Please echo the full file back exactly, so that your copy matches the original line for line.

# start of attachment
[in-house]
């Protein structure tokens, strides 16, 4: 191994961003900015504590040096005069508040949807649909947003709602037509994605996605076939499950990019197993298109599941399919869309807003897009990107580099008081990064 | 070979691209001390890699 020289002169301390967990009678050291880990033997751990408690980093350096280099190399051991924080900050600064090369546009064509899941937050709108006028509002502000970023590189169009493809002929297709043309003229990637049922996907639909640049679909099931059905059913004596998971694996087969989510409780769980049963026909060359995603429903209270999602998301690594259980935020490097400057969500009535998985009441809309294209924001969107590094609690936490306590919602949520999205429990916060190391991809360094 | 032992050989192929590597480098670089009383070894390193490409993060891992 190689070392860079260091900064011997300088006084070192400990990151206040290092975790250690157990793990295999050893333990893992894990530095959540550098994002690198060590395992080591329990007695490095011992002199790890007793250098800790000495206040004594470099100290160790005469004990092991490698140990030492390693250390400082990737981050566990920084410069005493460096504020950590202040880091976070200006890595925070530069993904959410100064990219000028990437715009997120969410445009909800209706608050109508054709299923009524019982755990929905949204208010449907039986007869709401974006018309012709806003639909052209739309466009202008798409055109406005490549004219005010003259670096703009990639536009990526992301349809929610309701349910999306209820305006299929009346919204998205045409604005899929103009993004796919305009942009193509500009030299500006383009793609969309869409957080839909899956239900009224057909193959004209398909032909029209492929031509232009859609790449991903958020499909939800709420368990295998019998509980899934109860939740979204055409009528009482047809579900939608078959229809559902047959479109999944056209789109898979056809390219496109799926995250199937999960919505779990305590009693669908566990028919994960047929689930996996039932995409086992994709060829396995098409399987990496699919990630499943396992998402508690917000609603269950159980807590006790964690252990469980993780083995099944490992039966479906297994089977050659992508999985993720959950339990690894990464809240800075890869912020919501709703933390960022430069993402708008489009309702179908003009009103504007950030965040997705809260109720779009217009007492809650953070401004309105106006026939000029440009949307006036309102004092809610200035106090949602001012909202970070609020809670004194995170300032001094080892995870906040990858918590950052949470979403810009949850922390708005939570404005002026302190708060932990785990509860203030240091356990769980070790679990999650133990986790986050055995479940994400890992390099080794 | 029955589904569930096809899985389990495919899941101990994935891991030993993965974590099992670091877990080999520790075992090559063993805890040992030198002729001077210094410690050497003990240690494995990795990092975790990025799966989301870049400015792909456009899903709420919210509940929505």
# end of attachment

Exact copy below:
[in-house]
């Protein structure tokens, strides 16, 4: 191994961003900015504590040096005069508040949807649909947003709602037509994605996605076939499950990019197993298109599941399919869309807003897009990107580099008081990064 | 070979691209001390890699 020289002169301390967990009678050291880990033997751990408690980093350096280099190399051991924080900050600064090369546009064509899941937050709108006028509002502000970023590189169009493809002929297709043309003229990637049922996907639909640049679909099931059905059913004596998971694996087969989510409780769980049963026909060359995603429903209270999602998301690594259980935020490097400057969500009535998985009441809309294209924001969107590094609690936490306590919602949520999205429990916060190391991809360094 | 032992050989192929590597480098670089009383070894390193490409993060891992 190689070392860079260091900064011997300088006084070192400990990151206040290092975790250690157990793990295999050893333990893992894990530095959540550098994002690198060590395992080591329990007695490095011992002199790890007793250098800790000495206040004594470099100290160790005469004990092991490698140990030492390693250390400082990737981050566990920084410069005493460096504020950590202040880091976070200006890595925070530069993904959410100064990219000028990437715009997120969410445009909800209706608050109508054709299923009524019982755990929905949204208010449907039986007869709401974006018309012709806003639909052209739309466009202008798409055109406005490549004219005010003259670096703009990639536009990526992301349809929610309701349910999306209820305006299929009346919204998205045409604005899929103009993004796919305009942009193509500009030299500006383009793609969309869409957080839909899956239900009224057909193959004209398909032909029209492929031509232009859609790449991903958020499909939800709420368990295998019998509980899934109860939740979204055409009528009482047809579900939608078959229809559902047959479109999944056209789109898979056809390219496109799926995250199937999960919505779990305590009693669908566990028919994960047929689930996996039932995409086992994709060829396995098409399987990496699919990630499943396992998402508690917000609603269950159980807590006790964690252990469980993780083995099944490992039966479906297994089977050659992508999985993720959950339990690894990464809240800075890869912020919501709703933390960022430069993402708008489009309702179908003009009103504007950030965040997705809260109720779009217009007492809650953070401004309105106006026939000029440009949307006036309102004092809610200035106090949602001012909202970070609020809670004194995170300032001094080892995870906040990858918590950052949470979403810009949850922390708005939570404005002026302190708060932990785990509860203030240091356990769980070790679990999650133990986790986050055995479940994400890992390099080794 | 029955589904569930096809899985389990495919899941101990994935891991030993993965974590099992670091877990080999520790075992090559063993805890040992030198002729001077210094410690050497003990240690494995990795990092975790990025799966989301870049400015792909456009899903709420919210509940929505």